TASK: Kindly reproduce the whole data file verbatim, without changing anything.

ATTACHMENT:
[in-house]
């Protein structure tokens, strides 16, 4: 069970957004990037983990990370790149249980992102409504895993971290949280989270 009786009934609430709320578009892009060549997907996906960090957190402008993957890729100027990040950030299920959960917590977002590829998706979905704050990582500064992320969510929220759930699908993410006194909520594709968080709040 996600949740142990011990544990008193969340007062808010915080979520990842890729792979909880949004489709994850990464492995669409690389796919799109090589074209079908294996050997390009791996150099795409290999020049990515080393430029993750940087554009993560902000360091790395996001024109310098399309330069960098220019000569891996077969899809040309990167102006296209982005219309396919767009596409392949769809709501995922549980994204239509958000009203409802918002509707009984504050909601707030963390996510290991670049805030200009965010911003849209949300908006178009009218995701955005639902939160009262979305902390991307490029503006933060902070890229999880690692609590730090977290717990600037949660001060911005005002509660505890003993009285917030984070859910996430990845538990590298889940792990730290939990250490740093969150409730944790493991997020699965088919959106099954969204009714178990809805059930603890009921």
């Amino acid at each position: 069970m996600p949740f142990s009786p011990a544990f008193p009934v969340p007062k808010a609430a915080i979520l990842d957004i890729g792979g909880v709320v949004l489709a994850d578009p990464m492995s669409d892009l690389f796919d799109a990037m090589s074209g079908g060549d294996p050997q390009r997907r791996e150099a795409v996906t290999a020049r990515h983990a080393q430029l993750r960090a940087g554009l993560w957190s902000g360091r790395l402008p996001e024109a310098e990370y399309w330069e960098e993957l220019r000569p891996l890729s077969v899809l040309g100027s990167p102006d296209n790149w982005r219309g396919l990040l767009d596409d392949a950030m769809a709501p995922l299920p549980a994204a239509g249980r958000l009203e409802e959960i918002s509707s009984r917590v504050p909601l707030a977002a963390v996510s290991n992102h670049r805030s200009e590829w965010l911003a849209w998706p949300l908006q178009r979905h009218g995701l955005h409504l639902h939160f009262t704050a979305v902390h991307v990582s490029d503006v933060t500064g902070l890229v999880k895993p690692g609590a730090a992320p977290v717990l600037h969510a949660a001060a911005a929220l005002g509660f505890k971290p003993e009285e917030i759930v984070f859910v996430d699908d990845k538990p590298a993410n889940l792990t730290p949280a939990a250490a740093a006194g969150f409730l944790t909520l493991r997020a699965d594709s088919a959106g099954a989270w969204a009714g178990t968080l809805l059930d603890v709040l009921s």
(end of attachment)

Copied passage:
[in-house]
């Protein structure tokens, strides 16, 4: 069970957004990037983990990370790149249980992102409504895993971290949280989270 009786009934609430709320578009892009060549997907996906960090957190402008993957890729100027990040950030299920959960917590977002590829998706979905704050990582500064992320969510929220759930699908993410006194909520594709968080709040 996600949740142990011990544990008193969340007062808010915080979520990842890729792979909880949004489709994850990464492995669409690389796919799109090589074209079908294996050997390009791996150099795409290999020049990515080393430029993750940087554009993560902000360091790395996001024109310098399309330069960098220019000569891996077969899809040309990167102006296209982005219309396919767009596409392949769809709501995922549980994204239509958000009203409802918002509707009984504050909601707030963390996510290991670049805030200009965010911003849209949300908006178009009218995701955005639902939160009262979305902390991307490029503006933060902070890229999880690692609590730090977290717990600037949660001060911005005002509660505890003993009285917030984070859910996430990845538990590298889940792990730290939990250490740093969150409730944790493991997020699965088919959106099954969204009714178990809805059930603890009921």
């Amino acid at each position: 069970m996600p949740f142990s009786p011990a544990f008193p009934v969340p007062k808010a609430a915080i979520l990842d957004i890729g792979g909880v709320v949004l489709a994850d578009p990464m492995s669409d892009l690389f796919d799109a990037m090589s074209g079908g060549d294996p050997q390009r997907r791996e150099a795409v996906t290999a020049r990515h983990a080393q430029l993750r960090a940087g554009l993560w957190s902000g360091r790395l402008p996001e024109a310098e990370y399309w330069e960098e993957l220019r000569p891996l890729s077969v899809l040309g100027s990167p102006d296209n790149w982005r219309g396919l990040l767009d596409d392949a950030m769809a709501p995922l299920p549980a994204a239509g249980r958000l009203e409802e959960i918002s509707s009984r917590v504050p909601l707030a977002a963390v996510s290991n992102h670049r805030s200009e590829w965010l911003a849209w998706p949300l908006q178009r979905h009218g995701l955005h409504l639902h939160f009262t704050a979305v902390h991307v990582s490029d503006v933060t500064g902070l890229v999880k895993p690692g609590a730090a992320p977290v717990l600037h969510a949660a001060a911005a929220l005002g509660f505890k971290p003993e009285e917030i759930v984070f859910v996430d699908d990845k538990p590298a993410n889940l792990t730290p949280a939990a250490a740093a006194g969150f409730l944790t909520l493991r997020a699965d594709s088919a959106g099954a989270w969204a009714g178990t968080l809805l059930d603890v709040l009921s």